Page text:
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A summit of rural anger?

After months of protests in Europe’s cities and roads and an unexpected political foothold in the conclusions of the European Council on 1 February, farmers will be back on the agenda of the EU leaders at the summit on 21 and 22 March. 

Normally, agriculture lands on the table of EU leaders mostly during negotiations on the bloc’s budget or in the event of a widespread continental crisis, such as the milk and dairy market disruptions in 2016. 

The current skirmish, which has seen farmers and tractors protest for months, appears to be of the same magnitude—something that will also be reflected in its sizeable mention in the EU summit leaders’ statement. 

According to early draft conclusions, seen by Euractiv, EU leaders will give their blessing to initiatives already underway: Cutting red tape, strengthening the position of farmers in the food supply chain, ensuring fair competition “globally and in the internal market”, and addressing the side-effects of trade benefits to help Ukraine “in a fair and balanced way”.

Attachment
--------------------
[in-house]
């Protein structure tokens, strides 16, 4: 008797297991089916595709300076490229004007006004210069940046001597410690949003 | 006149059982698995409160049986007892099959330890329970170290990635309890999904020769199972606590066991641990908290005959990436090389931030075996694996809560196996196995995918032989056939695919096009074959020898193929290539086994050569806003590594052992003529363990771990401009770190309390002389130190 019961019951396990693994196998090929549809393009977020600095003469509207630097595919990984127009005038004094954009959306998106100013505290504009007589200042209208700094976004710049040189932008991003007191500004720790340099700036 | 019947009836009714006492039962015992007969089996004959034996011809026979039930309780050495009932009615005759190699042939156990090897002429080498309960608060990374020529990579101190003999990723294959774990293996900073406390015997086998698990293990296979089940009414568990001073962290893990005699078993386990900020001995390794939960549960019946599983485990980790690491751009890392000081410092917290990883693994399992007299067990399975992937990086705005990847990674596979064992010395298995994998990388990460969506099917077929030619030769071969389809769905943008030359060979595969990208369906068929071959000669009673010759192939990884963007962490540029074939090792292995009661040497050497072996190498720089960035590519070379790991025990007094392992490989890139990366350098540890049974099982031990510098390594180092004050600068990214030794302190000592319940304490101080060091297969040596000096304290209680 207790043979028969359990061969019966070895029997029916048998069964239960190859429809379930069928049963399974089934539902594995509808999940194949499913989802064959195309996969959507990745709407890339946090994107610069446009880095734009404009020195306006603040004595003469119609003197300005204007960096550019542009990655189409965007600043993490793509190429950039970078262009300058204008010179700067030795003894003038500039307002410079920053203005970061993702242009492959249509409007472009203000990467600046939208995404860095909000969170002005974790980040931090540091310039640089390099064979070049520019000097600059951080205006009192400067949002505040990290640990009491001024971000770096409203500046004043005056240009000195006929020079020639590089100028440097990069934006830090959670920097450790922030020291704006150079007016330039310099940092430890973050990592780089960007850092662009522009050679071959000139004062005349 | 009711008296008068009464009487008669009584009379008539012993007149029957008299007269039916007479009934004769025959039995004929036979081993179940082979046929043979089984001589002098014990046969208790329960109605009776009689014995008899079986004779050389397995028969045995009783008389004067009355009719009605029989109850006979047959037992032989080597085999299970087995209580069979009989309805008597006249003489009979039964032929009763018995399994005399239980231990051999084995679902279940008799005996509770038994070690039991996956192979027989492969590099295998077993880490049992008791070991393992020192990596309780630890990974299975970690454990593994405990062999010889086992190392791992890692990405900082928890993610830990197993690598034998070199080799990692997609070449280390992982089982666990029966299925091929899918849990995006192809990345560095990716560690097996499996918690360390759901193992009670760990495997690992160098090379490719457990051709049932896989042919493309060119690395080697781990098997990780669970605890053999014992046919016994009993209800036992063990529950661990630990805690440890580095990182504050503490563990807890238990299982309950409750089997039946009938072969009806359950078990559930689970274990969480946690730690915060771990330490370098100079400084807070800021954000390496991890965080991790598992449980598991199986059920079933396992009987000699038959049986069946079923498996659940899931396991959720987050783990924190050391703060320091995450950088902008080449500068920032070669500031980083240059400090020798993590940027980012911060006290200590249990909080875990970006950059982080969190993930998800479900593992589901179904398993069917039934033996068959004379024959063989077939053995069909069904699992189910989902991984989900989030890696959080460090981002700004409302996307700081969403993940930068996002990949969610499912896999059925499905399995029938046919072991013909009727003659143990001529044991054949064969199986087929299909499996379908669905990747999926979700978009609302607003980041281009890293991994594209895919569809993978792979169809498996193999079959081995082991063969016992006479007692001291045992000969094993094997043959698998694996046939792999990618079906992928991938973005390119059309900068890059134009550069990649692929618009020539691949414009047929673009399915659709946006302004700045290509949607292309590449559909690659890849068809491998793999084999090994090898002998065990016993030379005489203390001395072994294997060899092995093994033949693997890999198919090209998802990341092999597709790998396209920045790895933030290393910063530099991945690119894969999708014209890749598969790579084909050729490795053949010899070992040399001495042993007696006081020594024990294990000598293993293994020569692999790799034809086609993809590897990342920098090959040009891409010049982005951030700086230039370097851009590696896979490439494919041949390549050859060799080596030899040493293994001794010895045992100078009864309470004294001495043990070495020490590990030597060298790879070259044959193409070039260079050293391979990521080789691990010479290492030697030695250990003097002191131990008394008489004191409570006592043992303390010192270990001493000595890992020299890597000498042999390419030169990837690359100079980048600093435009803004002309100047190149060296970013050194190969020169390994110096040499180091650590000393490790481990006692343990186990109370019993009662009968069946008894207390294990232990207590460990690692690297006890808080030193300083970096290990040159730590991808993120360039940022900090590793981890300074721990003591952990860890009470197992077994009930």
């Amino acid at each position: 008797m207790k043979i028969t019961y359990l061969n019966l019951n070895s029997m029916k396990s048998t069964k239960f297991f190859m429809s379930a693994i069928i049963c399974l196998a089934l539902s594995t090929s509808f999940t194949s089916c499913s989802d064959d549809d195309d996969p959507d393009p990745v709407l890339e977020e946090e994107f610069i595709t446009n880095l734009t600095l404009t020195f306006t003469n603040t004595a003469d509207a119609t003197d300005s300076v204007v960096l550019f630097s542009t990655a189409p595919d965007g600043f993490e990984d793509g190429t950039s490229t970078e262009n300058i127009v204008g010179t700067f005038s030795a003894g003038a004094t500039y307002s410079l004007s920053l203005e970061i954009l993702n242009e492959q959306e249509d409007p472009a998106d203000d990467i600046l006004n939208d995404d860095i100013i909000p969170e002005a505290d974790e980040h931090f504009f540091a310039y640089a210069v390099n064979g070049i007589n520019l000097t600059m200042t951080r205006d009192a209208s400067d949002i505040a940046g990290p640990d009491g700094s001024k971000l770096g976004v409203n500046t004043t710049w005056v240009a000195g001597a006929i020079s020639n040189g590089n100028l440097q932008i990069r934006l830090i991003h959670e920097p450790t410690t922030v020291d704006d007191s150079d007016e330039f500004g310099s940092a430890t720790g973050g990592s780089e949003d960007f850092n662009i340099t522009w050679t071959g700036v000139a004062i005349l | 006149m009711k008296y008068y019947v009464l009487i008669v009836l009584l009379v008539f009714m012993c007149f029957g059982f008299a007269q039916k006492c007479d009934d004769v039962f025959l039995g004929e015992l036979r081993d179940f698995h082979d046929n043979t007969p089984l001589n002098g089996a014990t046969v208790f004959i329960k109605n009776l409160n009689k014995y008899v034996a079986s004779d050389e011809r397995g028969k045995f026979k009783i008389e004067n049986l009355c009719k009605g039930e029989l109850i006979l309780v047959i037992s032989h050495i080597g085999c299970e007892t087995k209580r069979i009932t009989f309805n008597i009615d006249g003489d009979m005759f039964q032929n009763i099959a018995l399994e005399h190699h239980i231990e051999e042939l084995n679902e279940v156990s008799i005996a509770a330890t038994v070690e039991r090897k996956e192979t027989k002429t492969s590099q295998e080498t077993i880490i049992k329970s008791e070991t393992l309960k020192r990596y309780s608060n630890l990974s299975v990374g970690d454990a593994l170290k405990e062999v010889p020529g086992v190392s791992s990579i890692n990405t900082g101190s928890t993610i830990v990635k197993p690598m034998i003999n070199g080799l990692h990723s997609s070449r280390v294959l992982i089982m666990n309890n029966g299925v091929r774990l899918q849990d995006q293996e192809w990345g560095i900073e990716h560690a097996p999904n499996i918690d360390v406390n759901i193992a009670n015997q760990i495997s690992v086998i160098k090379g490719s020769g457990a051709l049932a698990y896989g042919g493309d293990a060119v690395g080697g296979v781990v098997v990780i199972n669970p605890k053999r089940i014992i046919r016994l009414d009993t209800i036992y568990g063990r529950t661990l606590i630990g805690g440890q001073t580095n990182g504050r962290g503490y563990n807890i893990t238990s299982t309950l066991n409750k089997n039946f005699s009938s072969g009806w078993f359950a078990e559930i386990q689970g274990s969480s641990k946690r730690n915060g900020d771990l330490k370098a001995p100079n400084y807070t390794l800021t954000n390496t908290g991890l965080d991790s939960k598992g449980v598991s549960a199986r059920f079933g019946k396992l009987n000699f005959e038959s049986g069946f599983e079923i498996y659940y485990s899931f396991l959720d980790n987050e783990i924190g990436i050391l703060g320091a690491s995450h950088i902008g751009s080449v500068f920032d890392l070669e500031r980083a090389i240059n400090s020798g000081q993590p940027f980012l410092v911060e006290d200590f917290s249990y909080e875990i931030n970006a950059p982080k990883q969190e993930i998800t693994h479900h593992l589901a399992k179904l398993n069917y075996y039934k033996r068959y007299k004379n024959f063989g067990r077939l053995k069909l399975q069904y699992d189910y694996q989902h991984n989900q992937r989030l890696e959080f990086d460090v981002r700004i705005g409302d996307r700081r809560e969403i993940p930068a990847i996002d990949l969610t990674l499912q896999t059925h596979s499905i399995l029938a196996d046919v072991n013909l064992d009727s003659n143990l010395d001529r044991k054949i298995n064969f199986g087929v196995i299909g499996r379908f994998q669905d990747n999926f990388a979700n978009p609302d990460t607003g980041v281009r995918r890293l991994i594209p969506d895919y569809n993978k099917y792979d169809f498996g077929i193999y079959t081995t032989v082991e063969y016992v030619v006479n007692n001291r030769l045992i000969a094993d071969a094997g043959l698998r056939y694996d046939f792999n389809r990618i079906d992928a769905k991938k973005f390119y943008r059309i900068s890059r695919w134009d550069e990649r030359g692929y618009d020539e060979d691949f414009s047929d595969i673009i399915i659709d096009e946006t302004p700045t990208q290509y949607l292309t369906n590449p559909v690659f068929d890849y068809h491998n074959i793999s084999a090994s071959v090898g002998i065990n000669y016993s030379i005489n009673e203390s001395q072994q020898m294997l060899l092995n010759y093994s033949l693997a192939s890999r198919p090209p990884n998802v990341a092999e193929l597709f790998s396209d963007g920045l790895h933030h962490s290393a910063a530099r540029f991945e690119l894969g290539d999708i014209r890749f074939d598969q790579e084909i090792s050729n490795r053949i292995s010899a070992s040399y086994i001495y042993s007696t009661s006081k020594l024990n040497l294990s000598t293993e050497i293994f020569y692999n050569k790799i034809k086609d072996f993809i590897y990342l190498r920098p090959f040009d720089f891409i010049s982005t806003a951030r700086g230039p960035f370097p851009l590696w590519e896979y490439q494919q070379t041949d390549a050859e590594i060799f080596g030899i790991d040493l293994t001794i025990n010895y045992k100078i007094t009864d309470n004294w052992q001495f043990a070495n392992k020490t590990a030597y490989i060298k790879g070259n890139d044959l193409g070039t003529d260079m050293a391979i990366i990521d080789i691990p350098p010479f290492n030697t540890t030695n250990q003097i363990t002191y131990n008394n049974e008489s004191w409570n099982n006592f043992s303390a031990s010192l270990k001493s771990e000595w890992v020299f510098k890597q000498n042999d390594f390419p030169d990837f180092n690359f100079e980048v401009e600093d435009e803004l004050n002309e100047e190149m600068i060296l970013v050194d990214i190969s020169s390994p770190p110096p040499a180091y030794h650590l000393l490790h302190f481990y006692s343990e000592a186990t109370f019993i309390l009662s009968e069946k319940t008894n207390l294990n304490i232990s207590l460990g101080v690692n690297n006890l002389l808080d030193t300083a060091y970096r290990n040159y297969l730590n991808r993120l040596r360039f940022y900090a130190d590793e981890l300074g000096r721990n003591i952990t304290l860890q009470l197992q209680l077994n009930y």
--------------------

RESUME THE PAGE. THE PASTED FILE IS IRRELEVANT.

At a time when politics is rediscovering the link between agriculture and geopolitics – or its importance for the “strategic autonomy of the Union”, as the leaders write – talks could run into complications if they decide to go beyond these general calls.

More trade-oriented member states, such as Germany, could point out that fair competition is nice, but there are international rules to be respected. Ukraine’s direct neighbours could insist on the negative unintended effects of excessive imports on national agricultural sectors or, more wisely, start looking at permanent trade agreements to remedy the situation.

Baltic states and Poland are likely to reiterate their call for a ban on food imports from Russia and Belarus, recently backed also by many in the European Parliament. Southern member states, which are among the biggest importers, may not be in the same mood.

“This summit risks turning into a summit of rural anger”, an EU official with knowledge of the summit preparations told Euractiv.

Anger is precisely the thing to avoid to unravel the tangled skein of economics, foreign policy, ideology, as well as local and global interests breaking down in the current agricultural crisis.

By Angelo Di Mambro | Euractiv

About İsmail Uğural

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